C) Variances on B. Maybe 1 Event and 1 Command, but multiple Delegates. This is not a cop-out bullet item, rather, I’ve seem many derivatives that can all be traced back to “B with mods”.
7. ViewLocators are considered bad practice.
That said, there are developers who still love and use them. The use case, however, is valid: Having a View “know” when something in a Command has occurred. I use callbacks, some set data on the Model to trigger callbacks on the Views (maybe via a setter function), and some use addEventListener in tandem with CairngormEventDispatcher.
8. ViewHelpers are considered bad practice.
That said, there are developers who love the idea of “code behind”. I’ve yet to see a consistent theme on the blogs and mailing lists. There are 2 reasons that are common:
A) They don’t like mixing ActionScript & MXML.
B) They want to separate their View’s from their “View controller code”
Some use the script tag to point to an external file (lame in my opinion; you have to define your controls as member variables and you end up with twice as many View classes). Some use inheritance where you extend your GUI MXML. Others take the reverse, and have the GUI MXML extend the ActionScript ViewHelper. Some will even take the Composition over extending MovieClip approach I’ve seen a lot of coders do in Flash. Instead of their ViewHelper extending a view class, it’ll instead take a UIComponent as a parameter, say in an init method, and use that UIComponent via composition.
To me, you’ll get over it as you get more comfortable with Flex. Code your components in MXML with code up top in a script tag. If you really need efficiency, or start doing some really low-level, abstract type classes, then you can start coding your components in ActionScript. If you want to get stuff done today, use MXML.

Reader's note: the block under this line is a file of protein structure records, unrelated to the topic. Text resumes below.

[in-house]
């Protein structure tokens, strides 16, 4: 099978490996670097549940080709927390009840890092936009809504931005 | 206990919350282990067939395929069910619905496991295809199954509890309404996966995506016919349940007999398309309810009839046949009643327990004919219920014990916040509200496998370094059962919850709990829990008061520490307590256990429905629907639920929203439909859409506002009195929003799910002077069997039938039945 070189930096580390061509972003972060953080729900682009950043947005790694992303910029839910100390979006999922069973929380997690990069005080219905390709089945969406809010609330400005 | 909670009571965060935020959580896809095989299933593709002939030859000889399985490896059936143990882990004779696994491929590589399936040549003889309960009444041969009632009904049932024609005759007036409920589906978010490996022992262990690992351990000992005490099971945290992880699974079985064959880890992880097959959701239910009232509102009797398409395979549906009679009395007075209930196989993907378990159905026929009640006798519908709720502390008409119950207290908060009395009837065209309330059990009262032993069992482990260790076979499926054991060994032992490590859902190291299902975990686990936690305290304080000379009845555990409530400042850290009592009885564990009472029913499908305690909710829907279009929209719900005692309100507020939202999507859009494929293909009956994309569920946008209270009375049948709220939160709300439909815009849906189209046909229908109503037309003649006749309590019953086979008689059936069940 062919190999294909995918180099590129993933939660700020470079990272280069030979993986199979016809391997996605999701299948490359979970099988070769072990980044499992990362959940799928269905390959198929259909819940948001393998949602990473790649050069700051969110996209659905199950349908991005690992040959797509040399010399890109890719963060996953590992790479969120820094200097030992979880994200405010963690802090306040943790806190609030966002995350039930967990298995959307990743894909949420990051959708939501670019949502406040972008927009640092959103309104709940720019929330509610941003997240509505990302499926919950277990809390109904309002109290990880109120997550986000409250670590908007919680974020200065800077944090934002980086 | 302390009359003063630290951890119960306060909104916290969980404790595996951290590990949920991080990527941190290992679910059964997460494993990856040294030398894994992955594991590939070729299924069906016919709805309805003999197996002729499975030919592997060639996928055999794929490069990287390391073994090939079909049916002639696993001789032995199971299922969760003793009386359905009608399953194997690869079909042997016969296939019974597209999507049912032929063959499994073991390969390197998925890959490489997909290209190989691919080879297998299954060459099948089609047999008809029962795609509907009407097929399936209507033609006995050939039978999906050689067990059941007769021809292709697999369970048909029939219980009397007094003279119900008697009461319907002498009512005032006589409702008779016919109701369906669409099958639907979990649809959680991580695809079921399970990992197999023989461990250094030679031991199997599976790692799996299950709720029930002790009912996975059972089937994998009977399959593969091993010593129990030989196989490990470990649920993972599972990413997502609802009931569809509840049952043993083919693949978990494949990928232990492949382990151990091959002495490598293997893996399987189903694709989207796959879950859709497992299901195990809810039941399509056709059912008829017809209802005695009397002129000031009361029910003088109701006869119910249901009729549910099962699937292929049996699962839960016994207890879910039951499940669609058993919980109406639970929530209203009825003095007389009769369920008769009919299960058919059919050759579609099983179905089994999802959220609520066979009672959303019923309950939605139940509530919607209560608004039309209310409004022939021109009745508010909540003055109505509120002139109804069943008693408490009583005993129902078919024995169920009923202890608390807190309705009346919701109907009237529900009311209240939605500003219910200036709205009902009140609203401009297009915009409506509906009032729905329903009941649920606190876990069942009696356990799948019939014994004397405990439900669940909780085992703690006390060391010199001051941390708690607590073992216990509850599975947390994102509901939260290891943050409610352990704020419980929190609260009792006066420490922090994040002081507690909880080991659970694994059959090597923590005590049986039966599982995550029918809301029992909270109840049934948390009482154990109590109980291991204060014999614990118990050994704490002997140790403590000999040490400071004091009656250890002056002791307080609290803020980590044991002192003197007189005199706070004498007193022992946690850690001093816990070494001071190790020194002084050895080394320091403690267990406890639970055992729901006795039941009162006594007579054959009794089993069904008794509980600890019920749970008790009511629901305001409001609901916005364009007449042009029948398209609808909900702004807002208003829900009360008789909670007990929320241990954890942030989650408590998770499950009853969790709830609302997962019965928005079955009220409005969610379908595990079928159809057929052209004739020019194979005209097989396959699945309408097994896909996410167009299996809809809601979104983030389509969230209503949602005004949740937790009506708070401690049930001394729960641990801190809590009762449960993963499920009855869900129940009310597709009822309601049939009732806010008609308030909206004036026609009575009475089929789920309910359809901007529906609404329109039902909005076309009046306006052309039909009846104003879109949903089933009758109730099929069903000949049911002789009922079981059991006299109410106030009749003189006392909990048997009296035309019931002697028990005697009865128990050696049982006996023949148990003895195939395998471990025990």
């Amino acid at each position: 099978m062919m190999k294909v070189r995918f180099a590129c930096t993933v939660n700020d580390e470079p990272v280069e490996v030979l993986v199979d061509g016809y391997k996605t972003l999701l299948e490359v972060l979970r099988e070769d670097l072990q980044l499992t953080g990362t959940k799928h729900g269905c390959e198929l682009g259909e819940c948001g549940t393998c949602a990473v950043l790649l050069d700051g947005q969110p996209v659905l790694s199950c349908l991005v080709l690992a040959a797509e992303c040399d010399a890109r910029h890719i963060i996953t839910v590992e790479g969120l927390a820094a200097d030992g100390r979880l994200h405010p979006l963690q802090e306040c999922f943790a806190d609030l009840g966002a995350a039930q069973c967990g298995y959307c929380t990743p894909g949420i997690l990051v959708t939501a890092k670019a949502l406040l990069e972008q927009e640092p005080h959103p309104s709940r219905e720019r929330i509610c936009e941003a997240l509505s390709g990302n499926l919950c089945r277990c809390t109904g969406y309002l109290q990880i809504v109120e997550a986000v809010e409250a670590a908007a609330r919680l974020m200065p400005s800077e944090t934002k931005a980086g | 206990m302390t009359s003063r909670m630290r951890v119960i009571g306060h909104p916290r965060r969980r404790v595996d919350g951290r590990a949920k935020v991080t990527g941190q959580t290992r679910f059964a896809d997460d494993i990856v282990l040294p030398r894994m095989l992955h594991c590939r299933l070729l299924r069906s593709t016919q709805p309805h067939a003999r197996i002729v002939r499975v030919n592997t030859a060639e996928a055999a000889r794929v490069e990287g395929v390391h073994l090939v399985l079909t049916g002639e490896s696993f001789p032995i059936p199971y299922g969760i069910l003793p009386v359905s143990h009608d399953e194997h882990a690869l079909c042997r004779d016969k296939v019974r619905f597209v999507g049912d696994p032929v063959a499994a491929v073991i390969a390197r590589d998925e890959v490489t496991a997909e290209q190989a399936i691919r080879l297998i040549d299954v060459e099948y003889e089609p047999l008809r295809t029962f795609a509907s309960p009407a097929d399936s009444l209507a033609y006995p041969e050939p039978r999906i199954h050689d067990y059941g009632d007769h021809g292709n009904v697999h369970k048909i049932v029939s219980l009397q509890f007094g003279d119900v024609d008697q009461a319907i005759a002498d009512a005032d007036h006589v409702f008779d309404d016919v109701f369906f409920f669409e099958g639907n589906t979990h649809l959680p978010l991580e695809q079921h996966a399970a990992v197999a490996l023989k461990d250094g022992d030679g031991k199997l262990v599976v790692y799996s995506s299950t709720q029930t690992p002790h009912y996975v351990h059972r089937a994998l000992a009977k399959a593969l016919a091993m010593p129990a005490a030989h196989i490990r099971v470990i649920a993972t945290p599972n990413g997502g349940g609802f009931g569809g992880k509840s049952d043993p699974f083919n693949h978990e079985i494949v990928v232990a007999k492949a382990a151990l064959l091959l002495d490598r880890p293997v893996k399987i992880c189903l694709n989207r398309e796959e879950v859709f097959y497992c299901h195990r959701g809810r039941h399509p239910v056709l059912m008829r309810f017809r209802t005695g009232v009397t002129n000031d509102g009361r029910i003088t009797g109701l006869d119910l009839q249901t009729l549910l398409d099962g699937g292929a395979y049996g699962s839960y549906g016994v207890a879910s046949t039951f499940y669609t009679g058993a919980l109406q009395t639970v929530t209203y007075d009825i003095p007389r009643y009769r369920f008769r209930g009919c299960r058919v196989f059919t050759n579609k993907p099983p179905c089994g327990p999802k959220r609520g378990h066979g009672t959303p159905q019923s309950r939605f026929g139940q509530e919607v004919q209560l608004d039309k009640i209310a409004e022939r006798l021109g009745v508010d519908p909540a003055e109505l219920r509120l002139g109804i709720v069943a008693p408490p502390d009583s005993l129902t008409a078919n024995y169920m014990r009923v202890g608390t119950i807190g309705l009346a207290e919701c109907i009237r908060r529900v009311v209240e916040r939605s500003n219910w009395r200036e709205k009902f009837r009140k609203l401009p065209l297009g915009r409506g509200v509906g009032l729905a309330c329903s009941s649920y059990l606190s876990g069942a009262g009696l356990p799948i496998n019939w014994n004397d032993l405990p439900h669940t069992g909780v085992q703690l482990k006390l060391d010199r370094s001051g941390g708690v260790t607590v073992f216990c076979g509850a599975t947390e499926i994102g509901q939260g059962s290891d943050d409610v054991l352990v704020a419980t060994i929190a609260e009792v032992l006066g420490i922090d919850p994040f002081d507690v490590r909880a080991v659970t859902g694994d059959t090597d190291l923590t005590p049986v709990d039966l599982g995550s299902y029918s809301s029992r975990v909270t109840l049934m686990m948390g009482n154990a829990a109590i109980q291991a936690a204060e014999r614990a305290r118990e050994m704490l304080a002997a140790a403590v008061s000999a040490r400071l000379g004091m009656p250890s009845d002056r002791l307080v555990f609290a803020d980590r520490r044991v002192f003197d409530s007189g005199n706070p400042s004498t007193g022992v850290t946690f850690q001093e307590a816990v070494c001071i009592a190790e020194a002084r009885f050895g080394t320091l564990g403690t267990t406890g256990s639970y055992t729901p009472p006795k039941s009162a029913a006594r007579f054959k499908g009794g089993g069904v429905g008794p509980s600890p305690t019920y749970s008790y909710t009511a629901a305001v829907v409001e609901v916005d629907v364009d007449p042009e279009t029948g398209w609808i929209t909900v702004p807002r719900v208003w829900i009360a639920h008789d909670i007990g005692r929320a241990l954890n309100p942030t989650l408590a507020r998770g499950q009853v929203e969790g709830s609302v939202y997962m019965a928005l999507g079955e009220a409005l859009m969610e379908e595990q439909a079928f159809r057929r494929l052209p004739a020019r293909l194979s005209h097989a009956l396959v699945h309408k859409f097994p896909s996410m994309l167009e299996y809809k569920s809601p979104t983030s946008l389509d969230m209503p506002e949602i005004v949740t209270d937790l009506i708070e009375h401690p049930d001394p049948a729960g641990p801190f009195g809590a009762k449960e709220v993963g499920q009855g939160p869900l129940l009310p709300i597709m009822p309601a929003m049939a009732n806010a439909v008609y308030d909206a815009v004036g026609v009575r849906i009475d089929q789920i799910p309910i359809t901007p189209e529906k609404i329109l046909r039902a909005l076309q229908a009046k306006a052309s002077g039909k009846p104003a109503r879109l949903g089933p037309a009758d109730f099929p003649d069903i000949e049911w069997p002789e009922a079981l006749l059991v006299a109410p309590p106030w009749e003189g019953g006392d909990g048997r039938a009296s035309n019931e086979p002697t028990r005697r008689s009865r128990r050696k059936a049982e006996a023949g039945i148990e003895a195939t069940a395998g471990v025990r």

9. Don’t use flash.net.Responder, use mx.rpc.Responder instead.
Yes, it’s frustrating because Flex 2.0.1 doesn’t give you the source, but in my opinion, Flex Builder doesn’t handle same-named classes very well. Just go with what Flex uses, and call it a day. If someone requires flash.net.Responder, code a wrapper to bring him into Flex land. “Sir… you need a tie to get into this restaurant. We have one in the back, one moment.”
10.Try not to have View’s use CairngormEventDispatcher (or Events that extend CairngormEvent use event.disaptch()).
Instead, have those deeply nested views dispatch events. Either bubble them up so a master controller View can then fire off Cairngorm events, or bucket-brigade them up. The most common scenario is itemRenderers that are a custom class in DataGrids.
– make the itemRenderer class. If you have something in it that is clickable, dispatch a custom click event. Make it bubble.
– extend the DataGrid that uses your custom itemRenderer, and put the custom event in the metadata up top. Otherwise, the class that houses the DataGrid will only be allowed to subscribe to the event via MXML, only ActionScript. If you use MXML, it’ll fail to compile because the DataGrid doesn’t have that event in it’s source code.
It may feel cool at first to have a LoginForm for example dispatch the LoginEvent, but if you need to use it for a different purpose elsewhere, you’re screwed; it’s hard-coded to use a specific CairngormEvent. This applies to all components. Encapsulate your components and do your best to do what BT does: “bubble it up”.